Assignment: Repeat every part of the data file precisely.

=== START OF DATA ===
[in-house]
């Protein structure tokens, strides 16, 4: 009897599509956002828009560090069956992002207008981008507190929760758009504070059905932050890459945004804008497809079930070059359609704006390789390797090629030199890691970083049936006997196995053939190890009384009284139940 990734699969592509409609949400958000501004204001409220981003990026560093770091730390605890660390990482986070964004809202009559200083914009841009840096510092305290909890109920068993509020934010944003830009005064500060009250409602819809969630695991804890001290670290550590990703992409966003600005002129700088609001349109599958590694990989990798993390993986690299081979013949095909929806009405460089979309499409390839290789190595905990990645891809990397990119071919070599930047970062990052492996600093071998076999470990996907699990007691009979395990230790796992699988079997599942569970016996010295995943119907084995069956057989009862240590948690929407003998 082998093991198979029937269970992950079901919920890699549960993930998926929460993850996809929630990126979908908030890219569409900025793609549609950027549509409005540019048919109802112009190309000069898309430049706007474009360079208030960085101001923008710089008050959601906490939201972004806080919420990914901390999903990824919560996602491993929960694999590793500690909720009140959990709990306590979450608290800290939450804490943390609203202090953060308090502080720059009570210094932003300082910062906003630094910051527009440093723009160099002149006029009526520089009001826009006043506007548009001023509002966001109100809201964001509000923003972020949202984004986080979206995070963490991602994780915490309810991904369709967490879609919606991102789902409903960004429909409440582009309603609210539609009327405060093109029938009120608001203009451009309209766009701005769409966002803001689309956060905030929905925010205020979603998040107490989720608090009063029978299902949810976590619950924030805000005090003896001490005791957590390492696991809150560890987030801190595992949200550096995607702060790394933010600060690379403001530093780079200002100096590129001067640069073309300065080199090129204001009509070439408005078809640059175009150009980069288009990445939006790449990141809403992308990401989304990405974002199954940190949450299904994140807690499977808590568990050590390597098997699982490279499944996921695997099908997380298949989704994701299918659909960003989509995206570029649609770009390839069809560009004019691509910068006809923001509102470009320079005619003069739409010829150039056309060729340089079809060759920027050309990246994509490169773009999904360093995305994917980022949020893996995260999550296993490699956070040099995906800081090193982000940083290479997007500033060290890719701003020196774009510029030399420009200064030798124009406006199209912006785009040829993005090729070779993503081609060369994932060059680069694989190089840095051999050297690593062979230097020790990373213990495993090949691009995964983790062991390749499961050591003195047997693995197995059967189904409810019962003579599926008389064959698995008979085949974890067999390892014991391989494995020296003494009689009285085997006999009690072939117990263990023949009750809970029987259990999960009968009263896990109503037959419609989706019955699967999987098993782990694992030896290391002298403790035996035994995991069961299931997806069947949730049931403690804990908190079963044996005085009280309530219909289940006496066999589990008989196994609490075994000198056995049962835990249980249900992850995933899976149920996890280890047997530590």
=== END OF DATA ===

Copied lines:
[in-house]
């Protein structure tokens, strides 16, 4: 009897599509956002828009560090069956992002207008981008507190929760758009504070059905932050890459945004804008497809079930070059359609704006390789390797090629030199890691970083049936006997196995053939190890009384009284139940 990734699969592509409609949400958000501004204001409220981003990026560093770091730390605890660390990482986070964004809202009559200083914009841009840096510092305290909890109920068993509020934010944003830009005064500060009250409602819809969630695991804890001290670290550590990703992409966003600005002129700088609001349109599958590694990989990798993390993986690299081979013949095909929806009405460089979309499409390839290789190595905990990645891809990397990119071919070599930047970062990052492996600093071998076999470990996907699990007691009979395990230790796992699988079997599942569970016996010295995943119907084995069956057989009862240590948690929407003998 082998093991198979029937269970992950079901919920890699549960993930998926929460993850996809929630990126979908908030890219569409900025793609549609950027549509409005540019048919109802112009190309000069898309430049706007474009360079208030960085101001923008710089008050959601906490939201972004806080919420990914901390999903990824919560996602491993929960694999590793500690909720009140959990709990306590979450608290800290939450804490943390609203202090953060308090502080720059009570210094932003300082910062906003630094910051527009440093723009160099002149006029009526520089009001826009006043506007548009001023509002966001109100809201964001509000923003972020949202984004986080979206995070963490991602994780915490309810991904369709967490879609919606991102789902409903960004429909409440582009309603609210539609009327405060093109029938009120608001203009451009309209766009701005769409966002803001689309956060905030929905925010205020979603998040107490989720608090009063029978299902949810976590619950924030805000005090003896001490005791957590390492696991809150560890987030801190595992949200550096995607702060790394933010600060690379403001530093780079200002100096590129001067640069073309300065080199090129204001009509070439408005078809640059175009150009980069288009990445939006790449990141809403992308990401989304990405974002199954940190949450299904994140807690499977808590568990050590390597098997699982490279499944996921695997099908997380298949989704994701299918659909960003989509995206570029649609770009390839069809560009004019691509910068006809923001509102470009320079005619003069739409010829150039056309060729340089079809060759920027050309990246994509490169773009999904360093995305994917980022949020893996995260999550296993490699956070040099995906800081090193982000940083290479997007500033060290890719701003020196774009510029030399420009200064030798124009406006199209912006785009040829993005090729070779993503081609060369994932060059680069694989190089840095051999050297690593062979230097020790990373213990495993090949691009995964983790062991390749499961050591003195047997693995197995059967189904409810019962003579599926008389064959698995008979085949974890067999390892014991391989494995020296003494009689009285085997006999009690072939117990263990023949009750809970029987259990999960009968009263896990109503037959419609989706019955699967999987098993782990694992030896290391002298403790035996035994995991069961299931997806069947949730049931403690804990908190079963044996005085009280309530219909289940006496066999589990008989196994609490075994000198056995049962835990249980249900992850995933899976149920996890280890047997530590």